BMJ: A diet rich in fruit and vegetables is linked to a significantly lower risk of developing chronic lung disease (COPD) in former and current smokers, finds research published online in the journal Thorax. Each additional daily serving was associated with a 4-8% lower risk, the findings show. COPD, short for chronic obstructive pulmonary disease, is an umbrella term for respiratory conditions that narrow the airways, which include bronchitis and emphysema.
The primary risk factor for its development is smoking, and the World
Health Organization predicts that COPD is set to become the third
leading cause of death worldwide.
Recent evidence suggests that diet may be an important factor in the development and/or prevention of COPD.
To try and find out if fruit and vegetable intake might have a
dietary role, the researchers tracked the respiratory health of more
than 44,000 men aged between 45 and 79 for 13 years up to the end of
The sample was drawn from all men who had been born between 1918 and
1952 in central Sweden. They completed a food frequency questionnaire
detailing how often they consumed 96 different food items in 1997, at
the start of the study.
They were also quizzed about other potentially important factors,
such as educational attainment, weight, height, physical activity and
inactivity levels and how much, and how often, they drank alcohol.
And they were asked how many daily cigarettes they smoked, on
average, between the ages of 15 and 20; 21 and 30; 31 and 40; 41 and 50;
and 51 and 60.
Almost two thirds of the men (nearly 63%) had smoked at some point;
around one in four (24%) were current smokers; and nearly four out of 10
(38.5%) had never smoked.
During the monitoring period, 1918 new cases of COPD were diagnosed.
The number of new cases in current and former smokers was estimated to
be 1166 and 506/100,000 people, respectively, among those eating fewer
than 2 daily portions of fruit and vegetables; but in those eating more
than 5, the equivalent figures were 546 and 255.
In all, those eating 5 or more daily servings were 35% less likely to
develop lung disease than those eating 2 or fewer daily servings.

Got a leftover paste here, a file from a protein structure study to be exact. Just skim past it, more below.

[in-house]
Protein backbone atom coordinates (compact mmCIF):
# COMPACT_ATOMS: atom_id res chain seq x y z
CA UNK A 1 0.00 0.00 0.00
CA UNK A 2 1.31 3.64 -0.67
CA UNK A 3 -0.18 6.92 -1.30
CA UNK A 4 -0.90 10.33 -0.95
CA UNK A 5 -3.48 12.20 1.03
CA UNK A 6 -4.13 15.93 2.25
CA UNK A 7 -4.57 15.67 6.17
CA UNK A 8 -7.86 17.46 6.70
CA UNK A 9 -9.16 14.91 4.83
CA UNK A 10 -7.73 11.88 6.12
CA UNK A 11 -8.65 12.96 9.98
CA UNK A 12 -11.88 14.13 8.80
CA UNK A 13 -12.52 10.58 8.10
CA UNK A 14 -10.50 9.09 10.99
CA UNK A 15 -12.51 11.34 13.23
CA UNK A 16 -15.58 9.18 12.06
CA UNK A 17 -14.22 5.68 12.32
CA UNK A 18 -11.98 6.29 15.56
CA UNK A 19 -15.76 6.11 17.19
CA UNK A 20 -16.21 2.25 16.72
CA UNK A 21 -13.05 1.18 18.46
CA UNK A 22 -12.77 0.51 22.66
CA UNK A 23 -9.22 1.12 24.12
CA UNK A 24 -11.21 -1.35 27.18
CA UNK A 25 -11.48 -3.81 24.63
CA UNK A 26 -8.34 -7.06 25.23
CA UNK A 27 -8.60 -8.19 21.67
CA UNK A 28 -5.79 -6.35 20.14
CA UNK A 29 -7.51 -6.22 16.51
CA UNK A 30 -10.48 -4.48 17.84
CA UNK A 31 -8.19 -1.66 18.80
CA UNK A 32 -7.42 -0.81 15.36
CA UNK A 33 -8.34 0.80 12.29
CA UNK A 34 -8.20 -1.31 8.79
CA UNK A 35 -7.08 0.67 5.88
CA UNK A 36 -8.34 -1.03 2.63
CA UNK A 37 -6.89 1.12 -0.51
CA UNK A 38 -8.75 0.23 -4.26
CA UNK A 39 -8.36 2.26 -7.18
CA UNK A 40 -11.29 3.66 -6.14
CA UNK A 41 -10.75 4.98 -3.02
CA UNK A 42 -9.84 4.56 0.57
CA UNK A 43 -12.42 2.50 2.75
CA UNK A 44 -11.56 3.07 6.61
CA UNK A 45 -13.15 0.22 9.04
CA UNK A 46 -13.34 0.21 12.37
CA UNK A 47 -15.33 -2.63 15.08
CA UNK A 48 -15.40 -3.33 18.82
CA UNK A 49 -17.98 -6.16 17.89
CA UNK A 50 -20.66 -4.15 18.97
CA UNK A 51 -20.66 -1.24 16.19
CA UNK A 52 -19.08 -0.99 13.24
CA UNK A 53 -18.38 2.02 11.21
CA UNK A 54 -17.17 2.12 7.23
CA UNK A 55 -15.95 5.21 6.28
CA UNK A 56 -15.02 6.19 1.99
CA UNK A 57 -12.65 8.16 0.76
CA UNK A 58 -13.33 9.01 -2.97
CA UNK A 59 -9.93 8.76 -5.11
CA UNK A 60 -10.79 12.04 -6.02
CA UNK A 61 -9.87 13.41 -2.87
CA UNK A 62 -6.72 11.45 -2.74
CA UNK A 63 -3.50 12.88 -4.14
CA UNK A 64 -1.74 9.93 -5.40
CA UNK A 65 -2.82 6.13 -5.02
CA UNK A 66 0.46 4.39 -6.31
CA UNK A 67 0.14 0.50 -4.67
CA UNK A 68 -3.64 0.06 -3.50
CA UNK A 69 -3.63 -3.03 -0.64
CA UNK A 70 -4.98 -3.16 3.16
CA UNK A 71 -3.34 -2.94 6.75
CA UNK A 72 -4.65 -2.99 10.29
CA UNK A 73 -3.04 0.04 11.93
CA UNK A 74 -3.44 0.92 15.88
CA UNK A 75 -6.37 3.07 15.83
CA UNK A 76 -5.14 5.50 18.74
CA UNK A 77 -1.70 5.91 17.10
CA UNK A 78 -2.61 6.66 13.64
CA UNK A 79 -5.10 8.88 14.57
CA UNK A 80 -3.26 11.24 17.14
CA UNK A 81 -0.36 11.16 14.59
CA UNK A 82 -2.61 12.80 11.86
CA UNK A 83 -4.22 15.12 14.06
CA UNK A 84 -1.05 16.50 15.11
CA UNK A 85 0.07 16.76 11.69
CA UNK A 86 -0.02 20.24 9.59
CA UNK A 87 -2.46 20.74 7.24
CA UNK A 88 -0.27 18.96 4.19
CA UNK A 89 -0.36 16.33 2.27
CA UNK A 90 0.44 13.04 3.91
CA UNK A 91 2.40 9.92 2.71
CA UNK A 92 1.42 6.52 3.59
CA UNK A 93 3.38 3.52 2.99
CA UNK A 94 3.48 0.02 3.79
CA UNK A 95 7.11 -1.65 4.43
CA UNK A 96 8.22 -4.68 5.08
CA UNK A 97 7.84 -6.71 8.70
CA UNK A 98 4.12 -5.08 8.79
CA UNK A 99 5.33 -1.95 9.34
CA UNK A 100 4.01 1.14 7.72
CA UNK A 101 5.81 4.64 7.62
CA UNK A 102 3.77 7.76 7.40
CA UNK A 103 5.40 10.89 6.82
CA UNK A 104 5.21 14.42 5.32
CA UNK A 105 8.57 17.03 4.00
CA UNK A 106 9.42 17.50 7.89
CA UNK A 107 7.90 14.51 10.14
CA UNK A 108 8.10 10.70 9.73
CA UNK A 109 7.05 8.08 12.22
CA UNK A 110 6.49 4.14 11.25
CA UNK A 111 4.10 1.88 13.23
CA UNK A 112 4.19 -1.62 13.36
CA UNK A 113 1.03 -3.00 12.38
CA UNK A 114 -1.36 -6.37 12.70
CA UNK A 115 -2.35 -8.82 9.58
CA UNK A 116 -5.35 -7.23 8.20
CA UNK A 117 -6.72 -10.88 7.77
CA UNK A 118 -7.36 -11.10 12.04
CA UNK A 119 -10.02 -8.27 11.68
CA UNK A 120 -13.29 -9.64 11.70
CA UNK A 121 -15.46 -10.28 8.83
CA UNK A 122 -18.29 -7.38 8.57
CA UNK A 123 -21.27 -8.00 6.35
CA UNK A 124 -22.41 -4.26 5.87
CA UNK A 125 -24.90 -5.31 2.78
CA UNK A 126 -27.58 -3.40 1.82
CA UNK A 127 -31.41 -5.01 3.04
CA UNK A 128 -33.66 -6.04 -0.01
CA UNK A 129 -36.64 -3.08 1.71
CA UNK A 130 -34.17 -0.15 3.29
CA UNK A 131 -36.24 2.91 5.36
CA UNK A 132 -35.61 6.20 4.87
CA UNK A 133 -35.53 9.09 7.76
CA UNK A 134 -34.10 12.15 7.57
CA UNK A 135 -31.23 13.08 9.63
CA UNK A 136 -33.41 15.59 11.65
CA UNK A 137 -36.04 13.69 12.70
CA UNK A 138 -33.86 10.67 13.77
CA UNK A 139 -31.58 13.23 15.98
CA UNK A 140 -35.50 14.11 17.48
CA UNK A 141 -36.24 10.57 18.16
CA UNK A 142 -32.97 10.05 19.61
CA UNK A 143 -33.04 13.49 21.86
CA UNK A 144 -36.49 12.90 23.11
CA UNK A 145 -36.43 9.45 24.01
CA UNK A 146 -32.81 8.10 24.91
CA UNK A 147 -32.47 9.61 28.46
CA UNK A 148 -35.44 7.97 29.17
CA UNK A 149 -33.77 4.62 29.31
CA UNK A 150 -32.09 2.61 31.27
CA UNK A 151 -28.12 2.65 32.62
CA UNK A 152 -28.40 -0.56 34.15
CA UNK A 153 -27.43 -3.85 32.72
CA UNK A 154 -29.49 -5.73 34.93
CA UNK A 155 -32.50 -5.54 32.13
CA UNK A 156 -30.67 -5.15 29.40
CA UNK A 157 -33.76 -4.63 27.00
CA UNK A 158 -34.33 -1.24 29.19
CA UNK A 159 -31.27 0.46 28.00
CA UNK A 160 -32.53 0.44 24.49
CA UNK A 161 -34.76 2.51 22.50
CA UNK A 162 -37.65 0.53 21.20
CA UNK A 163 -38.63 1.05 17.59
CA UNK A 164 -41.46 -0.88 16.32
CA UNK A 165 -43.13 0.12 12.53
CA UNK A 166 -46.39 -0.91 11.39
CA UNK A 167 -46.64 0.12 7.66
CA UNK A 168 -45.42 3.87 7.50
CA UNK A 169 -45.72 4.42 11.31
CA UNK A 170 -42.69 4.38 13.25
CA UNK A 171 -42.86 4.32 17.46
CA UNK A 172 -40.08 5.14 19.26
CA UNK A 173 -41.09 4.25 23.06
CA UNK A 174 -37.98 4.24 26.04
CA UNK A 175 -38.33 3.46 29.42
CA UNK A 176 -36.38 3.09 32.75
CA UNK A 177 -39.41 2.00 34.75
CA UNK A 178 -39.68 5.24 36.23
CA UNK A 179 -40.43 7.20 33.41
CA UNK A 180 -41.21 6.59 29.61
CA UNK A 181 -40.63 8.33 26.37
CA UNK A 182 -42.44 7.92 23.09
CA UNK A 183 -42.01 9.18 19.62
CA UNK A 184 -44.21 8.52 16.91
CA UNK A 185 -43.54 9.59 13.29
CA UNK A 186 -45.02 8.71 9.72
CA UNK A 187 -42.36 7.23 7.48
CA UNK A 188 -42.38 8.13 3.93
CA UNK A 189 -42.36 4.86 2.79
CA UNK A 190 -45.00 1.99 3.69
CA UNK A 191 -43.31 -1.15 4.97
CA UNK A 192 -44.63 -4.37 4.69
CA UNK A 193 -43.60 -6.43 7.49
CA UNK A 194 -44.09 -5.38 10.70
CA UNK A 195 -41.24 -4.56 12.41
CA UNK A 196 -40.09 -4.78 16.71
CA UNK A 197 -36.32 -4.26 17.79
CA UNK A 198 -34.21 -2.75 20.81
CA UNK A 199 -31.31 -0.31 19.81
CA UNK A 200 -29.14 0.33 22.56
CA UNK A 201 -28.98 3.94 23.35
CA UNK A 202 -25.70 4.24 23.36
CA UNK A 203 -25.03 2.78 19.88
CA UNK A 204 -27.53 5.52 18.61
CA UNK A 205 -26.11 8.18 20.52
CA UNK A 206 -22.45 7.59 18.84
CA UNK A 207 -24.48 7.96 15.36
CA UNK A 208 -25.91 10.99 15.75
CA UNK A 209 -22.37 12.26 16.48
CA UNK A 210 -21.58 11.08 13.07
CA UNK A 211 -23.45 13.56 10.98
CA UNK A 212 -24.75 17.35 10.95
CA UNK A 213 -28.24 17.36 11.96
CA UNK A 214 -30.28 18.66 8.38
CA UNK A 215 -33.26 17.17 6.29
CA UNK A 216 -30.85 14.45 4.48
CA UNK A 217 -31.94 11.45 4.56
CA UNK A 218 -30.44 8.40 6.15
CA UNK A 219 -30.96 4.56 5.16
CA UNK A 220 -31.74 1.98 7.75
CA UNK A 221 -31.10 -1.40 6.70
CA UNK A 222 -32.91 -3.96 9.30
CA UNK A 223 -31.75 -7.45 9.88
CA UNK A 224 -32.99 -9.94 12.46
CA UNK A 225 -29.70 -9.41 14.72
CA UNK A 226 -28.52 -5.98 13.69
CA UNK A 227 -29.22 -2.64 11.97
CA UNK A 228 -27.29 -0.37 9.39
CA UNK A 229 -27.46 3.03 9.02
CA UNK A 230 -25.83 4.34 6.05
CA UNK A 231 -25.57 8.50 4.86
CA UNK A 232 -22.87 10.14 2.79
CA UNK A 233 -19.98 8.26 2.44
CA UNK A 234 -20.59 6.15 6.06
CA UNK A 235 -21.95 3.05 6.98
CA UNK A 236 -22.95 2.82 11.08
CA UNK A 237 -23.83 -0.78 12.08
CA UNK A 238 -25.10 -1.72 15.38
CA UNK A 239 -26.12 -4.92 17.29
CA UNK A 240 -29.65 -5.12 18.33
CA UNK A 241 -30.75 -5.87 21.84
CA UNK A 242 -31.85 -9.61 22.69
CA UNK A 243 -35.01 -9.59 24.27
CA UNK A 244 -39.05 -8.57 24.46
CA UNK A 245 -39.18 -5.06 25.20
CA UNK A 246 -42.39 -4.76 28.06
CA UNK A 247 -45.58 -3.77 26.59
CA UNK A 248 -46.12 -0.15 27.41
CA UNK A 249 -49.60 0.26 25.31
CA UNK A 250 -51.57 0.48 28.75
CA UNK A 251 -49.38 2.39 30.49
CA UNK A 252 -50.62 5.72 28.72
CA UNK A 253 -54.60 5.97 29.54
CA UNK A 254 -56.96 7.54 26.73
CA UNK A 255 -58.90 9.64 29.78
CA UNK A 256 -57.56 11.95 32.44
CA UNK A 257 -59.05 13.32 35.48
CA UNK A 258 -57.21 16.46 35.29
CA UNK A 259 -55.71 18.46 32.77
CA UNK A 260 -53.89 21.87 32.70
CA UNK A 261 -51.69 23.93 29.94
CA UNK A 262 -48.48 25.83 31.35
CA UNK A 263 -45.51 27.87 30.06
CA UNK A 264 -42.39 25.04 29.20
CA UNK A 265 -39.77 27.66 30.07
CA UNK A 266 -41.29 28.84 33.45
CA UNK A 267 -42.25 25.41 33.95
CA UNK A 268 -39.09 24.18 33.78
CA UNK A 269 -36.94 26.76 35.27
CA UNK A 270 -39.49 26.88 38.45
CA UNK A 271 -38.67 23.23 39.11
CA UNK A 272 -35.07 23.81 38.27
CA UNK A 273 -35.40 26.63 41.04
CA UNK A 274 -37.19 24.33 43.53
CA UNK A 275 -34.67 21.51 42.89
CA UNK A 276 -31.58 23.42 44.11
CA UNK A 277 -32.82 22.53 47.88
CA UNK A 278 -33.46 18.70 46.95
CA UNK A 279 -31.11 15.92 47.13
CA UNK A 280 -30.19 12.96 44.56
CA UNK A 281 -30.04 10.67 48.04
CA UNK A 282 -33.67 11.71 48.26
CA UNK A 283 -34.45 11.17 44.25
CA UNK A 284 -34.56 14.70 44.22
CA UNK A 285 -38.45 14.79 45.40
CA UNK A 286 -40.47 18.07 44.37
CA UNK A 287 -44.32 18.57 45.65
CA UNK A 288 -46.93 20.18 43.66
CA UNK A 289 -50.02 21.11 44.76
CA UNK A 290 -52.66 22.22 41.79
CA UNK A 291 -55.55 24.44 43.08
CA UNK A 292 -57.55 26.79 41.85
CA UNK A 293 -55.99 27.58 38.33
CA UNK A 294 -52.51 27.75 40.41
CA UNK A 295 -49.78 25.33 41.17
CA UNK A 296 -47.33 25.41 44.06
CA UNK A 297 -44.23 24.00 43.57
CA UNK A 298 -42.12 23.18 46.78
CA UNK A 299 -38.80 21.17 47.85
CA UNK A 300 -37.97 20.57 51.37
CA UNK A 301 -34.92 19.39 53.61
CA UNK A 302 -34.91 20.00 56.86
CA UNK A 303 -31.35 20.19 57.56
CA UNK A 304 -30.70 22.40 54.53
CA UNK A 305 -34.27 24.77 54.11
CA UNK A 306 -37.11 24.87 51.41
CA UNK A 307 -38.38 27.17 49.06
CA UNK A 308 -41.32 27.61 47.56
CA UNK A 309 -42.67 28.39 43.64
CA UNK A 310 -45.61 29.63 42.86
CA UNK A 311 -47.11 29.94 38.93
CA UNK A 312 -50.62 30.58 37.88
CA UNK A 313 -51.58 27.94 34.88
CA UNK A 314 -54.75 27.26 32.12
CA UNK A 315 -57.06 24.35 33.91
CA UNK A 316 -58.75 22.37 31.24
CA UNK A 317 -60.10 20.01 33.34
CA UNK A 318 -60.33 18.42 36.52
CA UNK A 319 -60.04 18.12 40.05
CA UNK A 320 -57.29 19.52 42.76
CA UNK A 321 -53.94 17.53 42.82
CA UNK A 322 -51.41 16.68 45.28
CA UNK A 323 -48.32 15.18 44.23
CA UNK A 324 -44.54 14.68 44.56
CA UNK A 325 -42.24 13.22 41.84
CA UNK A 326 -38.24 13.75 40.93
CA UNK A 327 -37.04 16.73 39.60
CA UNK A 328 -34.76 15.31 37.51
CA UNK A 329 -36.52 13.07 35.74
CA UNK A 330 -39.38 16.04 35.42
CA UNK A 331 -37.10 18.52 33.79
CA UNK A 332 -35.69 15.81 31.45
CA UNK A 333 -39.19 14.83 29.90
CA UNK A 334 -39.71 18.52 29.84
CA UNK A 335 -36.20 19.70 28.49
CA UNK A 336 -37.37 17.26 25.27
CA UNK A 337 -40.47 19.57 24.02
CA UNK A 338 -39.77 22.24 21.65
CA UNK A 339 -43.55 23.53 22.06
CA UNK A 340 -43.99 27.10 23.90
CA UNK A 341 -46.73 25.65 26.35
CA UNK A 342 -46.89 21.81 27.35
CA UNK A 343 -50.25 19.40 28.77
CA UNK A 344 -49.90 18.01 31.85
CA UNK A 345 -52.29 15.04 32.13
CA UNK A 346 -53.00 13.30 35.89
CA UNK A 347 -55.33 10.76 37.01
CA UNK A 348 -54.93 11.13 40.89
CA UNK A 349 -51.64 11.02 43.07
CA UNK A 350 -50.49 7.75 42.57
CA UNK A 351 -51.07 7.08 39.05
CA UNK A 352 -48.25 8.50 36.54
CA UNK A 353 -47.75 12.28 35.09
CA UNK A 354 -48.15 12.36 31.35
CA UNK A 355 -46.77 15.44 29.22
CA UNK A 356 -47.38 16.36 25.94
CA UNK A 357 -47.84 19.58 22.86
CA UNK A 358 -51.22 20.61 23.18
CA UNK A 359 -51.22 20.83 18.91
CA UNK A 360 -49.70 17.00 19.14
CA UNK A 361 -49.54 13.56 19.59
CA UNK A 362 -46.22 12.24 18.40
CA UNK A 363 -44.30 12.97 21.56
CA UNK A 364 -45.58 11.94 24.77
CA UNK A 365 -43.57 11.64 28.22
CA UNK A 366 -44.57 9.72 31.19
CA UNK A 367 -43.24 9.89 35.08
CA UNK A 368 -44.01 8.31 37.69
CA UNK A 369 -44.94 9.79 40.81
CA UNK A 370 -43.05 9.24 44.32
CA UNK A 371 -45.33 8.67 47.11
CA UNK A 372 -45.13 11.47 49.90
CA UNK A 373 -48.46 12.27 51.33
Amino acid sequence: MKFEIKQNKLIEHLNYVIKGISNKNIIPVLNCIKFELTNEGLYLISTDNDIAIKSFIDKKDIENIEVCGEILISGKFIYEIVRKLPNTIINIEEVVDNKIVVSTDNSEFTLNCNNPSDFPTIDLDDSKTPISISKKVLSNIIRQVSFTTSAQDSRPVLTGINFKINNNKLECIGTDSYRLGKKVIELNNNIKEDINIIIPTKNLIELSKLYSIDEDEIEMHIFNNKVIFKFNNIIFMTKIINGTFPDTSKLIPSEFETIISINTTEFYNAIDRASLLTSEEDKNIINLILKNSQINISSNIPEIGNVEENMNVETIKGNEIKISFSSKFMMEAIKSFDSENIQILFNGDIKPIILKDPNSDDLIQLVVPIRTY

And when the data were stratified by smoking, current and former
smokers eating 5 or more portions of fruit and vegetables every day
were, respectively, 40% and 34%, less likely to develop COPD.
Each additional serving was associated with a 4% lower risk of COPD in former smokers and an 8% lower risk in current smokers.
Compared with those who had never smoked and who ate 5 or more
portions of fruit and vegetables, current and former smokers eating
fewer than 2 daily portions were, respectively, 13.5 times and 6 times
more likely to develop COPD.
Those at the high end of the consumption scale were 7.5 times
(current smokers), and more than 3.5 times (former smokers), as likely
to develop COPD.
Apples or pears; green leafy vegetables; and peppers seemed to exert
the strongest influence on risk, but no such associations were seen for
berry fruits; bananas; citrus fruits; cruciferous and root vegetables;
tomatoes; onions; garlic; or green peas.
As oxidative tissue stress and inflammation may be involved in COPD
development, and smoking is a potent trigger of these processes, the
antioxidants abundant in fruit and vegetables may curb their impact,
suggest the researchers, who add that smoking cessation should still
continue to be promoted as the mainstay of prevention.
But in a linked editorial, Drs Raphaelle Varraso and Seif Shaheen
emphasise that as this is an observational study, no firm conclusions
can be drawn about cause and effect; a clinical trial would be needed
But they write: “it could be argued that there is nothing to be lost
by acting now. We would argue that clinicians should consider the
potential benefits of a healthy diet in promoting lung health, and
advocate optimising intake of fruits and vegetables, especially in
smokers who are unable to stop smoking.”